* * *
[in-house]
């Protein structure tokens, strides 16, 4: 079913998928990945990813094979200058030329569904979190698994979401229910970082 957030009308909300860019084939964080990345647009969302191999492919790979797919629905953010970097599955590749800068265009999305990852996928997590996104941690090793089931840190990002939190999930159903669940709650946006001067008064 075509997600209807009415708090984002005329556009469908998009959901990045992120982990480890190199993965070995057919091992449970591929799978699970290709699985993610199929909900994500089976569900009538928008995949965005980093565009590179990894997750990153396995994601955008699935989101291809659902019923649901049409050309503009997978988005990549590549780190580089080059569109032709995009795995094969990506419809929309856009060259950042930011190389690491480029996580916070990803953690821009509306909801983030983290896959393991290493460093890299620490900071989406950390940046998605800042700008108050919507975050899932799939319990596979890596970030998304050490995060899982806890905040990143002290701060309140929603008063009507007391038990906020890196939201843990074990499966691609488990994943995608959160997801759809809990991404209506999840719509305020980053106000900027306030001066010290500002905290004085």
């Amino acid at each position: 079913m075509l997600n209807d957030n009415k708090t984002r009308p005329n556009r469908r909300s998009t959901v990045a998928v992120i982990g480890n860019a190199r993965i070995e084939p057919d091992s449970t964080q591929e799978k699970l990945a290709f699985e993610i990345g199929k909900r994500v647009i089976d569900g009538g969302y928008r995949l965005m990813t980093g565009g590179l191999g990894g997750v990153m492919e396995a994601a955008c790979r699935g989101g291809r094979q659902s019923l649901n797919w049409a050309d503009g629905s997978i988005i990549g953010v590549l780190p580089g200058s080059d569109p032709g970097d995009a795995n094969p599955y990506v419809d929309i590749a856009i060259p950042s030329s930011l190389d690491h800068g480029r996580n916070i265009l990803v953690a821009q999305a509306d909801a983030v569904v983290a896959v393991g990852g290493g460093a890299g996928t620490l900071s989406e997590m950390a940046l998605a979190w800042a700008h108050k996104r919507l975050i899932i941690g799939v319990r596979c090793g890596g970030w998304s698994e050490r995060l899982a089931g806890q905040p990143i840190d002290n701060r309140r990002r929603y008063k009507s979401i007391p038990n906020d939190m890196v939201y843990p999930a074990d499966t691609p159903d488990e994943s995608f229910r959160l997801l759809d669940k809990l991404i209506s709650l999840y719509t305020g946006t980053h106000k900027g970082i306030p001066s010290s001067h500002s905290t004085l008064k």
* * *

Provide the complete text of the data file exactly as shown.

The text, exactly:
[in-house]
């Protein structure tokens, strides 16, 4: 079913998928990945990813094979200058030329569904979190698994979401229910970082 957030009308909300860019084939964080990345647009969302191999492919790979797919629905953010970097599955590749800068265009999305990852996928997590996104941690090793089931840190990002939190999930159903669940709650946006001067008064 075509997600209807009415708090984002005329556009469908998009959901990045992120982990480890190199993965070995057919091992449970591929799978699970290709699985993610199929909900994500089976569900009538928008995949965005980093565009590179990894997750990153396995994601955008699935989101291809659902019923649901049409050309503009997978988005990549590549780190580089080059569109032709995009795995094969990506419809929309856009060259950042930011190389690491480029996580916070990803953690821009509306909801983030983290896959393991290493460093890299620490900071989406950390940046998605800042700008108050919507975050899932799939319990596979890596970030998304050490995060899982806890905040990143002290701060309140929603008063009507007391038990906020890196939201843990074990499966691609488990994943995608959160997801759809809990991404209506999840719509305020980053106000900027306030001066010290500002905290004085």
């Amino acid at each position: 079913m075509l997600n209807d957030n009415k708090t984002r009308p005329n556009r469908r909300s998009t959901v990045a998928v992120i982990g480890n860019a190199r993965i070995e084939p057919d091992s449970t964080q591929e799978k699970l990945a290709f699985e993610i990345g199929k909900r994500v647009i089976d569900g009538g969302y928008r995949l965005m990813t980093g565009g590179l191999g990894g997750v990153m492919e396995a994601a955008c790979r699935g989101g291809r094979q659902s019923l649901n797919w049409a050309d503009g629905s997978i988005i990549g953010v590549l780190p580089g200058s080059d569109p032709g970097d995009a795995n094969p599955y990506v419809d929309i590749a856009i060259p950042s030329s930011l190389d690491h800068g480029r996580n916070i265009l990803v953690a821009q999305a509306d909801a983030v569904v983290a896959v393991g990852g290493g460093a890299g996928t620490l900071s989406e997590m950390a940046l998605a979190w800042a700008h108050k996104r919507l975050i899932i941690g799939v319990r596979c090793g890596g970030w998304s698994e050490r995060l899982a089931g806890q905040p990143i840190d002290n701060r309140r990002r929603y008063k009507s979401i007391p038990n906020d939190m890196v939201y843990p999930a074990d499966t691609p159903d488990e994943s995608f229910r959160l997801l759809d669940k809990l991404i209506s709650l999840y719509t305020g946006t980053h106000k900027g970082i306030p001066s010290s001067h500002s905290t004085l008064k």